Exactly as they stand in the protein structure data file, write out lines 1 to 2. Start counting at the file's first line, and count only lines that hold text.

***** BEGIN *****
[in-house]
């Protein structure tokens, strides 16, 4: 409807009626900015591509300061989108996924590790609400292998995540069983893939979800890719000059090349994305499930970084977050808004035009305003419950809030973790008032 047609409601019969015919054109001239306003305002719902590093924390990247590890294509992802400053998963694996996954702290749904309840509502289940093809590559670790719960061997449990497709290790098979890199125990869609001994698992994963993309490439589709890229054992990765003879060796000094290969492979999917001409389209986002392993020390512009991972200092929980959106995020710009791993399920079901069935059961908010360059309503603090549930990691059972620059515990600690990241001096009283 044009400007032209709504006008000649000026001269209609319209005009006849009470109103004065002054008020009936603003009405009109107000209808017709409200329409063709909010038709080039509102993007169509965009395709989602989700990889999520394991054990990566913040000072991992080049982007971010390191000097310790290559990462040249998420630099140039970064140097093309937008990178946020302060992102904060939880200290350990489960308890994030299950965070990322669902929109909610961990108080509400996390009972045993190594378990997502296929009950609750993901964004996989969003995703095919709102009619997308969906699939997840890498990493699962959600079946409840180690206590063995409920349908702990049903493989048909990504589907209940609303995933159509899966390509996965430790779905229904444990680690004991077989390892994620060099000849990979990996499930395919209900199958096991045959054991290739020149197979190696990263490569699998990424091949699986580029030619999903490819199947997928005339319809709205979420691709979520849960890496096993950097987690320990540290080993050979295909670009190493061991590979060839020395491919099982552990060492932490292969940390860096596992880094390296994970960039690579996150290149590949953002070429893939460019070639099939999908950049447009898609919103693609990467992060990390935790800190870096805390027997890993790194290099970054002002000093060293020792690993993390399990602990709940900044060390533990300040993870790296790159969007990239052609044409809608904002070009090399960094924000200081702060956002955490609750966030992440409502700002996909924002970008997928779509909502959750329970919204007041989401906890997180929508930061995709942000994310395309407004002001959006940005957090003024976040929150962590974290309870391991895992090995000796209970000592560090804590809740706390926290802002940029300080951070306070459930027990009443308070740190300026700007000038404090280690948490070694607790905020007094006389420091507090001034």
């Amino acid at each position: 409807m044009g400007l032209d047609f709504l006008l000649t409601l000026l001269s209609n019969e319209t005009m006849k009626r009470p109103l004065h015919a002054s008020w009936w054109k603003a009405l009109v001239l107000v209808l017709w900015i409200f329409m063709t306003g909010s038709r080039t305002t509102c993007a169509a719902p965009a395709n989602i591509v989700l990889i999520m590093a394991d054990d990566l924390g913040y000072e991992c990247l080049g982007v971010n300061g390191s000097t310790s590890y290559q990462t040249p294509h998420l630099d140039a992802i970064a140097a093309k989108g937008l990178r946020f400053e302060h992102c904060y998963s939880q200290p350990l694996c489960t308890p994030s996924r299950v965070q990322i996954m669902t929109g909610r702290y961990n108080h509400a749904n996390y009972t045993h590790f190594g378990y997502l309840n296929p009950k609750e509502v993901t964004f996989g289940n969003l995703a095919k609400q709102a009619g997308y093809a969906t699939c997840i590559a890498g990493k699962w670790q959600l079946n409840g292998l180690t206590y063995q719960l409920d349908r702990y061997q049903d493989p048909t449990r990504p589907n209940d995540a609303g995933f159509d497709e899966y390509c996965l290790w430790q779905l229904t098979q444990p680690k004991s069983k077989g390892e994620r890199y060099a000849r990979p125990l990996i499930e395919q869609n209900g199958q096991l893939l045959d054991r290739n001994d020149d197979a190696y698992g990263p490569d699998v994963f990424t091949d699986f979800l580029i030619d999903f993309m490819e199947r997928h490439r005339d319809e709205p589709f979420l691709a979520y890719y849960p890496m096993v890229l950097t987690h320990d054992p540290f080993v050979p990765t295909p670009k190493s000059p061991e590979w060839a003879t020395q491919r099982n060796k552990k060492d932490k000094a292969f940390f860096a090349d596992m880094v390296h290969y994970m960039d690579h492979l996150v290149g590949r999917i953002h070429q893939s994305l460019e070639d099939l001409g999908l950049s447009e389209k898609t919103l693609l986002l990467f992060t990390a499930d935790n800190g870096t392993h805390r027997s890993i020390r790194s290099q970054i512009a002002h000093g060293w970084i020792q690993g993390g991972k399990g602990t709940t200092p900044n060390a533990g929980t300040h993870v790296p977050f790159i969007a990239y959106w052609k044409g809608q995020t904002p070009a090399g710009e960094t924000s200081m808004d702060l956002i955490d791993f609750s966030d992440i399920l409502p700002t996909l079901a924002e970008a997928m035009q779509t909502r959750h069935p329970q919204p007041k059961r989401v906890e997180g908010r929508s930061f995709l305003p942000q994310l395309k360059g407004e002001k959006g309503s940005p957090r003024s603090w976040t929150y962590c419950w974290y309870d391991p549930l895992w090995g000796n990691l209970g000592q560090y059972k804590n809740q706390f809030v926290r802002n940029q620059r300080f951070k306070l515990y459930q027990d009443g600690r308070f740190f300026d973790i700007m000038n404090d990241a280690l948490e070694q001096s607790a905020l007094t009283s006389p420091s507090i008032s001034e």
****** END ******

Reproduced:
[in-house]
């Protein structure tokens, strides 16, 4: 409807009626900015591509300061989108996924590790609400292998995540069983893939979800890719000059090349994305499930970084977050808004035009305003419950809030973790008032 047609409601019969015919054109001239306003305002719902590093924390990247590890294509992802400053998963694996996954702290749904309840509502289940093809590559670790719960061997449990497709290790098979890199125990869609001994698992994963993309490439589709890229054992990765003879060796000094290969492979999917001409389209986002392993020390512009991972200092929980959106995020710009791993399920079901069935059961908010360059309503603090549930990691059972620059515990600690990241001096009283 044009400007032209709504006008000649000026001269209609319209005009006849009470109103004065002054008020009936603003009405009109107000209808017709409200329409063709909010038709080039509102993007169509965009395709989602989700990889999520394991054990990566913040000072991992080049982007971010390191000097310790290559990462040249998420630099140039970064140097093309937008990178946020302060992102904060939880200290350990489960308890994030299950965070990322669902929109909610961990108080509400996390009972045993190594378990997502296929009950609750993901964004996989969003995703095919709102009619997308969906699939997840890498990493699962959600079946409840180690206590063995409920349908702990049903493989048909990504589907209940609303995933159509899966390509996965430790779905229904444990680690004991077989390892994620060099000849990979990996499930395919209900199958096991045959054991290739020149197979190696990263490569699998990424091949699986580029030619999903490819199947997928005339319809709205979420691709979520849960890496096993950097987690320990540290080993050979295909670009190493061991590979060839020395491919099982552990060492932490292969940390860096596992880094390296994970960039690579996150290149590949953002070429893939460019070639099939999908950049447009898609919103693609990467992060990390935790800190870096805390027997890993790194290099970054002002000093060293020792690993993390399990602990709940900044060390533990300040993870790296790159969007990239052609044409809608904002070009090399960094924000200081702060956002955490609750966030992440409502700002996909924002970008997928779509909502959750329970919204007041989401906890997180929508930061995709942000994310395309407004002001959006940005957090003024976040929150962590974290309870391991895992090995000796209970000592560090804590809740706390926290802002940029300080951070306070459930027990009443308070740190300026700007000038404090280690948490070694607790905020007094006389420091507090001034």